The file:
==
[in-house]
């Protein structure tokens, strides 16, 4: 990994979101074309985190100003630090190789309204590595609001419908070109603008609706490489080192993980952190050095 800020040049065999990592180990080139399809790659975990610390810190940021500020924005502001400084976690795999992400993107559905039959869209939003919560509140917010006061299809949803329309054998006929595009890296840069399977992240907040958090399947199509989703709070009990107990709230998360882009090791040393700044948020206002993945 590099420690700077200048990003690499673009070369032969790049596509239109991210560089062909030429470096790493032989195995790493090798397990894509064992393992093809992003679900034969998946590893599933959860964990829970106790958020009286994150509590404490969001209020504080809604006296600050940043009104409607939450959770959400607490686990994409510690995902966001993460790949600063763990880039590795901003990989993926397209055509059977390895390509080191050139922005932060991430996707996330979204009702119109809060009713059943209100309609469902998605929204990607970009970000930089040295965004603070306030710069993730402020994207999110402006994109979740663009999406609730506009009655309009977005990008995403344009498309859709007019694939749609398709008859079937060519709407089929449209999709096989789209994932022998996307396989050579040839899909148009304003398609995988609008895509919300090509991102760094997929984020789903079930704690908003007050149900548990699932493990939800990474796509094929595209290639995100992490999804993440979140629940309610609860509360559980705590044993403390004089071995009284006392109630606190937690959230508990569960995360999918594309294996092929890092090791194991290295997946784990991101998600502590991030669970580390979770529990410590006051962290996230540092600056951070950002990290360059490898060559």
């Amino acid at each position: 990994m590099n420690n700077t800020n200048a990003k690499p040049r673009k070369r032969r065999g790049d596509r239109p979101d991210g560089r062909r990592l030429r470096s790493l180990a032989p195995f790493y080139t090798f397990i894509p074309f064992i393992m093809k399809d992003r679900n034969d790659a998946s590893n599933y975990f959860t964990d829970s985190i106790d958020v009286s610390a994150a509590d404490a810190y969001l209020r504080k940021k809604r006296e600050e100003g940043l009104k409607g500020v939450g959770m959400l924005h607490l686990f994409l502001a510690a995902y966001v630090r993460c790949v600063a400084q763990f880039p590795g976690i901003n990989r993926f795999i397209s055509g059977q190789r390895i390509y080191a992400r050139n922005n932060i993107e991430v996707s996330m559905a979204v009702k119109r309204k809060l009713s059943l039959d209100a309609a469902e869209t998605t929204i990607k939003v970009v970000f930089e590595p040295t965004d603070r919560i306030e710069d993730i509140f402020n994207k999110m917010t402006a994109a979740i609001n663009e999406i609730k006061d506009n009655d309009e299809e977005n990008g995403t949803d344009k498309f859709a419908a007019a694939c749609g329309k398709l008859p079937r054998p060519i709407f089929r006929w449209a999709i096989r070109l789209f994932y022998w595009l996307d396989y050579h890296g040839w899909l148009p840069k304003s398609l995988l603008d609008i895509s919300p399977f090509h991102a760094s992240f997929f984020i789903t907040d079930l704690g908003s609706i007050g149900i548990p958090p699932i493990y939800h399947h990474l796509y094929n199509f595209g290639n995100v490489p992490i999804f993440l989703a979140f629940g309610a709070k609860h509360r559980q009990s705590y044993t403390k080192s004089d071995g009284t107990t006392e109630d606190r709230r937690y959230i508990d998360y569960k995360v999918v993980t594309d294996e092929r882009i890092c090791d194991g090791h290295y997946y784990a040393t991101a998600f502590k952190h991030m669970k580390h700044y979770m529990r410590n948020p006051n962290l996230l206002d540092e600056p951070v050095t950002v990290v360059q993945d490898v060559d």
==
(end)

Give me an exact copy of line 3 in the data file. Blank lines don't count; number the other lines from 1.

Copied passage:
């Amino acid at each position: 990994m590099n420690n700077t800020n200048a990003k690499p040049r673009k070369r032969r065999g790049d596509r239109p979101d991210g560089r062909r990592l030429r470096s790493l180990a032989p195995f790493y080139t090798f397990i894509p074309f064992i393992m093809k399809d992003r679900n034969d790659a998946s590893n599933y975990f959860t964990d829970s985190i106790d958020v009286s610390a994150a509590d404490a810190y969001l209020r504080k940021k809604r006296e600050e100003g940043l009104k409607g500020v939450g959770m959400l924005h607490l686990f994409l502001a510690a995902y966001v630090r993460c790949v600063a400084q763990f880039p590795g976690i901003n990989r993926f795999i397209s055509g059977q190789r390895i390509y080191a992400r050139n922005n932060i993107e991430v996707s996330m559905a979204v009702k119109r309204k809060l009713s059943l039959d209100a309609a469902e869209t998605t929204i990607k939003v970009v970000f930089e590595p040295t965004d603070r919560i306030e710069d993730i509140f402020n994207k999110m917010t402006a994109a979740i609001n663009e999406i609730k006061d506009n009655d309009e299809e977005n990008g995403t949803d344009k498309f859709a419908a007019a694939c749609g329309k398709l008859p079937r054998p060519i709407f089929r006929w449209a999709i096989r070109l789209f994932y022998w595009l996307d396989y050579h890296g040839w899909l148009p840069k304003s398609l995988l603008d609008i895509s919300p399977f090509h991102a760094s992240f997929f984020i789903t907040d079930l704690g908003s609706i007050g149900i548990p958090p699932i493990y939800h399947h990474l796509y094929n199509f595209g290639n995100v490489p992490i999804f993440l989703a979140f629940g309610a709070k609860h509360r559980q009990s705590y044993t403390k080192s004089d071995g009284t107990t006392e109630d606190r709230r937690y959230i508990d998360y569960k995360v999918v993980t594309d294996e092929r882009i890092c090791d194991g090791h290295y997946y784990a040393t991101a998600f502590k952190h991030m669970k580390h700044y979770m529990r410590n948020p006051n962290l996230l206002d540092e600056p951070v050095t950002v990290v360059q993945d490898v060559d």